When the Word of God tells us what we should do, we as believers embrace it, and we should say, “What an amazing opportunity we have today to crucify ourselves.”  And the rest of the world says, “Die to yourself and not get what you want?  What’s wrong with you?  Get all you can.  Eat, drink, and get marry, ’cause tomorrow you die,” right?

This is how it is in a self-serving world, in a world where it’s all about how I feel.  Have you noticed that?  And that’s the shift that has happened in our society and in our culture.  It is all about how you feel.  And if I make you feel uncomfortable, then woe unto me, that is the worst crime I ever could have committed.

I was shocked—I read online an article this week about somebody complaining about the fact that Christians had taken a stand and had actually read parts of the Word of God, out loud, at a public forum.  There’s actually a trial about this in England, by the way.  Some street preachers were arrested because a riot ensued when they stood up and read the King James Bible out loud in a pubic square.  People started rioting, and throwing things, and knocking stuff over.  So they arrested the preachers.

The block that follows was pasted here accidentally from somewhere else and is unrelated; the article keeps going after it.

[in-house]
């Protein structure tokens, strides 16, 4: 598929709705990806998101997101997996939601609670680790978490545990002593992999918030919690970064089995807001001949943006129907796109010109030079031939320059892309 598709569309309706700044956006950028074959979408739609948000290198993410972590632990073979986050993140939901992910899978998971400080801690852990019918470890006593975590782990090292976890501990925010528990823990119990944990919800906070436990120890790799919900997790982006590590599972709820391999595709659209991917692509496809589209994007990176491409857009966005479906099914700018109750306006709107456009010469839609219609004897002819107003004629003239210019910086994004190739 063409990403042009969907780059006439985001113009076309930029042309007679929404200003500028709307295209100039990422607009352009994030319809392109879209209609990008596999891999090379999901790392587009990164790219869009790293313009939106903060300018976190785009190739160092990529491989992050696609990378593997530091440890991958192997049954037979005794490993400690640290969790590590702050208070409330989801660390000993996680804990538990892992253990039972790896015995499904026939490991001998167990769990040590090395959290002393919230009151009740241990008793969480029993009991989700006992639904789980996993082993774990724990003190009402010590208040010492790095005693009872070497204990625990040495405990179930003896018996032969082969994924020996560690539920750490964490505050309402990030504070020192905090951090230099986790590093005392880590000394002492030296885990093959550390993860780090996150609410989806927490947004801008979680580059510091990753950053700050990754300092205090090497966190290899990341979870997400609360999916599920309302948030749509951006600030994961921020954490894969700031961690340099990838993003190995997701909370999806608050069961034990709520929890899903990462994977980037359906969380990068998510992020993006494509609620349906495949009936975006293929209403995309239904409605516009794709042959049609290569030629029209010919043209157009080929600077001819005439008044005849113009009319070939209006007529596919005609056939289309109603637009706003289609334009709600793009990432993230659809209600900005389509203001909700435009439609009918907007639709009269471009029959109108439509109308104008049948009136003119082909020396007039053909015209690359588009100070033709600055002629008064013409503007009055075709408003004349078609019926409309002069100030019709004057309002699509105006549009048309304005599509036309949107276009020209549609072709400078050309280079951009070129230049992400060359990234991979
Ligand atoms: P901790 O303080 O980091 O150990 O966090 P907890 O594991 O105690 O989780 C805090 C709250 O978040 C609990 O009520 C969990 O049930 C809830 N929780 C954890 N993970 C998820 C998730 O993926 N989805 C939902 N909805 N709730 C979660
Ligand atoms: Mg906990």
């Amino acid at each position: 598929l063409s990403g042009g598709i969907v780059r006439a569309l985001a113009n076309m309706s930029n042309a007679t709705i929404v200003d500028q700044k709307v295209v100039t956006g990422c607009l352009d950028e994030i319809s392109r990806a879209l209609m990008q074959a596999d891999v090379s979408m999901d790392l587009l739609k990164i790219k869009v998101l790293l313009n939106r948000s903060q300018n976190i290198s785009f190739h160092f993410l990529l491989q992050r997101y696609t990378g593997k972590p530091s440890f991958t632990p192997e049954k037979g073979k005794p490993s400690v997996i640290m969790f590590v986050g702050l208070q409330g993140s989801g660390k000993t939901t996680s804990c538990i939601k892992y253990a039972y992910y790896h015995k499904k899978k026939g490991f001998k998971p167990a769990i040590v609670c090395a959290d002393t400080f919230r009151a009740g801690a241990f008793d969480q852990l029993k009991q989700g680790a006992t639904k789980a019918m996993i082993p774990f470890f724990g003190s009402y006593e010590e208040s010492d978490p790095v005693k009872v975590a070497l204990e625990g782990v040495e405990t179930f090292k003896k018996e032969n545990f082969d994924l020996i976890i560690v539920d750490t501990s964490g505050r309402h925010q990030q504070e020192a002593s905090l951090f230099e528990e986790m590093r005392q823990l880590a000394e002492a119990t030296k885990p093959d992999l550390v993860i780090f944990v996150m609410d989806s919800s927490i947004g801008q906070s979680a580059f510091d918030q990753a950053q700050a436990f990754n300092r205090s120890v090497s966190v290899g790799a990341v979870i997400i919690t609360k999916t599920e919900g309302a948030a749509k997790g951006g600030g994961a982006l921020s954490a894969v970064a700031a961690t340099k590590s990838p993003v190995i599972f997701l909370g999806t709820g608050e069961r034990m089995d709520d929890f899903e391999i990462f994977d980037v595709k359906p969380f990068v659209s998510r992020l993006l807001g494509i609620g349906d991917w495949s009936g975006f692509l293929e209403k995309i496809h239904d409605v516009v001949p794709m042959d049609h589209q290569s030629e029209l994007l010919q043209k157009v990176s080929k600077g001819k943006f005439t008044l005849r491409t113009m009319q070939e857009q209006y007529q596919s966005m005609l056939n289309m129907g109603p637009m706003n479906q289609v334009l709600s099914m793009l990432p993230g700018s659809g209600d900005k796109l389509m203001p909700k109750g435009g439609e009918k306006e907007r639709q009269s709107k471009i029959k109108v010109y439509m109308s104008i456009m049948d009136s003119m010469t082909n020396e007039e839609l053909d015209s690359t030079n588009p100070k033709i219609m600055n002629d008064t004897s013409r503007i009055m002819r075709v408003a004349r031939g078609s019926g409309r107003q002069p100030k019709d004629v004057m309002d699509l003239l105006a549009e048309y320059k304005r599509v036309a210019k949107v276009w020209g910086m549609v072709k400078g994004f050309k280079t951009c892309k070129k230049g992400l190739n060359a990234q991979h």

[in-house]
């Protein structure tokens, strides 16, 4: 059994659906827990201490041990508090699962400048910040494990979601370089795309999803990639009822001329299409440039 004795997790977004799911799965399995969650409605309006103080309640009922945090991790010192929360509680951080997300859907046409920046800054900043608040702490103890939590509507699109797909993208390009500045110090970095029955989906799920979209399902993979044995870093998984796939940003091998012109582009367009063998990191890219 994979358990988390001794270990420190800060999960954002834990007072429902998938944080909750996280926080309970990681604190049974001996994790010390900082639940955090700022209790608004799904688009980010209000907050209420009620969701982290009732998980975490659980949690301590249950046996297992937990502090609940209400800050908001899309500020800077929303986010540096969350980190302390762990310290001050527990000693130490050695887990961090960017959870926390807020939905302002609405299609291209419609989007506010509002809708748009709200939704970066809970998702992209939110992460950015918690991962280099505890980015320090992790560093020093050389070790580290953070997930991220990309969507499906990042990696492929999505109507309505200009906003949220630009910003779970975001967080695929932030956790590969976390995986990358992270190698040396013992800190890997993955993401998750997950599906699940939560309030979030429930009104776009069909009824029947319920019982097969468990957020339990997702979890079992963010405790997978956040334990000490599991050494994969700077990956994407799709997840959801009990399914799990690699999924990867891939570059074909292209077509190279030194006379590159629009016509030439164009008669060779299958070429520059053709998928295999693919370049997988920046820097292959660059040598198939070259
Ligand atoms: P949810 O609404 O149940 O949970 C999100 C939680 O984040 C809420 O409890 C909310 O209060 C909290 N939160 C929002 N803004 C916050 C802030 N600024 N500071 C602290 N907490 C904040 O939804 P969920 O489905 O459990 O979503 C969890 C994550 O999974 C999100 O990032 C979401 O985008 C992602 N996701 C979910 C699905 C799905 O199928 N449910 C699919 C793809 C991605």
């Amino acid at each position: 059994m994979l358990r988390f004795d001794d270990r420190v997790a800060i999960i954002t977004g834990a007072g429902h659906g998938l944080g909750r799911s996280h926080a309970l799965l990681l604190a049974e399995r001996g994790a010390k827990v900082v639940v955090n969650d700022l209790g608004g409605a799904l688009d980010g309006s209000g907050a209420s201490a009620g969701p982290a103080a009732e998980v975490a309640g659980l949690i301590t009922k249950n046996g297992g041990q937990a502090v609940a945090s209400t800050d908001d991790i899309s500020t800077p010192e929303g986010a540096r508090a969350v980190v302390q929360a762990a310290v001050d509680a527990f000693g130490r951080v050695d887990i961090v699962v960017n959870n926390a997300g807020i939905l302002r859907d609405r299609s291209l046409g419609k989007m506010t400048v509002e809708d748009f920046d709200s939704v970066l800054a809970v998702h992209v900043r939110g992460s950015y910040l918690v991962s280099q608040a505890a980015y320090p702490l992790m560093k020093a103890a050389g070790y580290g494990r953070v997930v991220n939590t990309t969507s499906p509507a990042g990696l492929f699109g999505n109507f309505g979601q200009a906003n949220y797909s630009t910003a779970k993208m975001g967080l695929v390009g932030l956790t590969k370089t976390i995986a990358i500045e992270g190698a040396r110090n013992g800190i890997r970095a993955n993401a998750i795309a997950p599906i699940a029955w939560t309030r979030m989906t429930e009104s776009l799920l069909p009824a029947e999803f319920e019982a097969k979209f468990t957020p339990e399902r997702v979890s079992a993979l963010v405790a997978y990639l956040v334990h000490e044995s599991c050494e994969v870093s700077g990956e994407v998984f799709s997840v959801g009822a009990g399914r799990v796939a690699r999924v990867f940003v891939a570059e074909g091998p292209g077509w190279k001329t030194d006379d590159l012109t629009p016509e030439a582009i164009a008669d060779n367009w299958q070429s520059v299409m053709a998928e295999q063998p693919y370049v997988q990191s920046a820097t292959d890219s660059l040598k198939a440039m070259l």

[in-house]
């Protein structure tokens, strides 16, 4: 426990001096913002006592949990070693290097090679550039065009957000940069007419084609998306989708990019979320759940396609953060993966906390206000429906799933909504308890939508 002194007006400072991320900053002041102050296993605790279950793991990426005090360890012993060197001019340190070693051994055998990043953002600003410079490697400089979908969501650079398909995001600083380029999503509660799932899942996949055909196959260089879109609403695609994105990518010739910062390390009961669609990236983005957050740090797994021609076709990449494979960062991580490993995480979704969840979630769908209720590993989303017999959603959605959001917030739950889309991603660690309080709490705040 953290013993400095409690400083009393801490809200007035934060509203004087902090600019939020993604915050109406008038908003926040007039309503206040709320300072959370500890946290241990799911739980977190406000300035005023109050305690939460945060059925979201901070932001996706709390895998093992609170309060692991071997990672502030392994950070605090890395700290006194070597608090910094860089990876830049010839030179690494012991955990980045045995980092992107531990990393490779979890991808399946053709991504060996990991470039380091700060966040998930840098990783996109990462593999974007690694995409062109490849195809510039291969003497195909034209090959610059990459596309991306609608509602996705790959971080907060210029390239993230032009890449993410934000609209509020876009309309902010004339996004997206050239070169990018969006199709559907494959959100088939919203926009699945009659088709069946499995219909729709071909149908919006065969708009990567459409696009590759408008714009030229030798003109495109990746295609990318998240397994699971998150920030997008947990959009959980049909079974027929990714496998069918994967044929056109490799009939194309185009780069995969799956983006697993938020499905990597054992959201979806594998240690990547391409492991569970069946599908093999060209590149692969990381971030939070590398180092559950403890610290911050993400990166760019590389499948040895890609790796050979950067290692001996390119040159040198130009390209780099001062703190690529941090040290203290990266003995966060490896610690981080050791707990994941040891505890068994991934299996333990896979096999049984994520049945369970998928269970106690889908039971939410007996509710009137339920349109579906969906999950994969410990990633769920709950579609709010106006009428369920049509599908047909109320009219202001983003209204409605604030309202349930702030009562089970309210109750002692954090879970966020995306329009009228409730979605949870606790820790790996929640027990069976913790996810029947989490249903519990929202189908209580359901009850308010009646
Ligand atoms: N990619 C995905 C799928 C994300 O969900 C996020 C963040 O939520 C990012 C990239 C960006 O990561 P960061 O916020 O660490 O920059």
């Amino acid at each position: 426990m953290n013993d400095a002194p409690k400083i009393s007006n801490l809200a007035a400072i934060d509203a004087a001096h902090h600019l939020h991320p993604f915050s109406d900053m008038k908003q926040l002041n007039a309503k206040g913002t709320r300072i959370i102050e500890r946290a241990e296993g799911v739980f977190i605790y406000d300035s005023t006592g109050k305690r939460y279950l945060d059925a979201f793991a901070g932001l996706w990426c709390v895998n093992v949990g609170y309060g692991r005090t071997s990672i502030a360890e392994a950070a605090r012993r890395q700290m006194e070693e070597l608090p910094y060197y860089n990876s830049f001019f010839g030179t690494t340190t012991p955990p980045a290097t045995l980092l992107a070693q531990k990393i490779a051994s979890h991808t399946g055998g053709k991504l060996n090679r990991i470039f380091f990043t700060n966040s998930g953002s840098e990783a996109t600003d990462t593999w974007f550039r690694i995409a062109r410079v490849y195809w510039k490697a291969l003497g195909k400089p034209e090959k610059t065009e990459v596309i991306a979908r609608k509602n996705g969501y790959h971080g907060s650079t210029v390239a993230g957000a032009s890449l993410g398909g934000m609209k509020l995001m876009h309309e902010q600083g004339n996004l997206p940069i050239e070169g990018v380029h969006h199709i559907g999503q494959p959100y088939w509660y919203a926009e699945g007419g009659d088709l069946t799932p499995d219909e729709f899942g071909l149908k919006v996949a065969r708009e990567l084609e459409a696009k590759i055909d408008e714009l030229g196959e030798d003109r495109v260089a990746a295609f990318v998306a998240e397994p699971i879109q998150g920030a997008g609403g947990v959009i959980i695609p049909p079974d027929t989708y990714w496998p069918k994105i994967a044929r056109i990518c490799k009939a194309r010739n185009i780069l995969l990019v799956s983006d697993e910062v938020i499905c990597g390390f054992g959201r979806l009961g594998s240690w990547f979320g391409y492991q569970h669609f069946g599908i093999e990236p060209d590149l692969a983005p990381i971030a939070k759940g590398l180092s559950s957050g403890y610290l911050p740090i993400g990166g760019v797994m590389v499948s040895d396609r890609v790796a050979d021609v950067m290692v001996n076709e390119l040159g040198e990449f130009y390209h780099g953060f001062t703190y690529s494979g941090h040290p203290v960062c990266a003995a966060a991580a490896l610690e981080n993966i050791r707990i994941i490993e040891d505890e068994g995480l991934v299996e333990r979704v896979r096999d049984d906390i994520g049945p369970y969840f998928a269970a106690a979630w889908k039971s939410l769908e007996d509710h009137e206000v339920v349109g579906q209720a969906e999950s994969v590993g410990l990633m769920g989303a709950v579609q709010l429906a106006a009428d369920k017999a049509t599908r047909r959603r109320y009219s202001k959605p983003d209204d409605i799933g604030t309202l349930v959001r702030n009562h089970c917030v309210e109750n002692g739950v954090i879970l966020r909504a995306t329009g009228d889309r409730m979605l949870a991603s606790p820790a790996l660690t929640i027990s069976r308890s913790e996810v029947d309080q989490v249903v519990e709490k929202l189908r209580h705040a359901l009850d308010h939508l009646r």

Well, guess what.  The court said, “Sorry, they were within their rights.  You can read the Word of God out loud if you want to, anywhere in England.  That’s not against the law.  These people shouldn’t have rioted.”  And they said, “I’m free.  Praise God.”  But somebody was looking at what was going on, and they were looking at some of the struggles, and they could not believe that people with these antiquated ideas—it’s foreign to them; it’s strange to them—would come and insist that they be able to proclaim these things in public.

And this just blew my mind:  Some author said that in a generation, in light of Pride Week in New York and everything else going on in our country, we will look back at the struggle for the LGBT-Alphabet soup-Q, whatever’s going on, and that we will liken the Christian Church to Hitler and the Nazi regime.  Now wait a minute.  I’m going to say something you don’t agree with, and you’re going to equate that to putting ten and half million people in concentration camps?  Because you know, it wasn’t just five or six million Jews.  You understand, Hitler also took Christians—and oh, by the way, homosexuals; and oh, by the way, Gypsies and others—and put them in camps and experimented on them and tortured them to death.  Ten and a half million.  So you’re going to tell me that my reading something in public that makes you feel bad about yourself is the equivalent to annihilating ten million people?  What is wrong with our country?  We have lost our mind.  And that’s the truth, because now we are ruled by how I feel.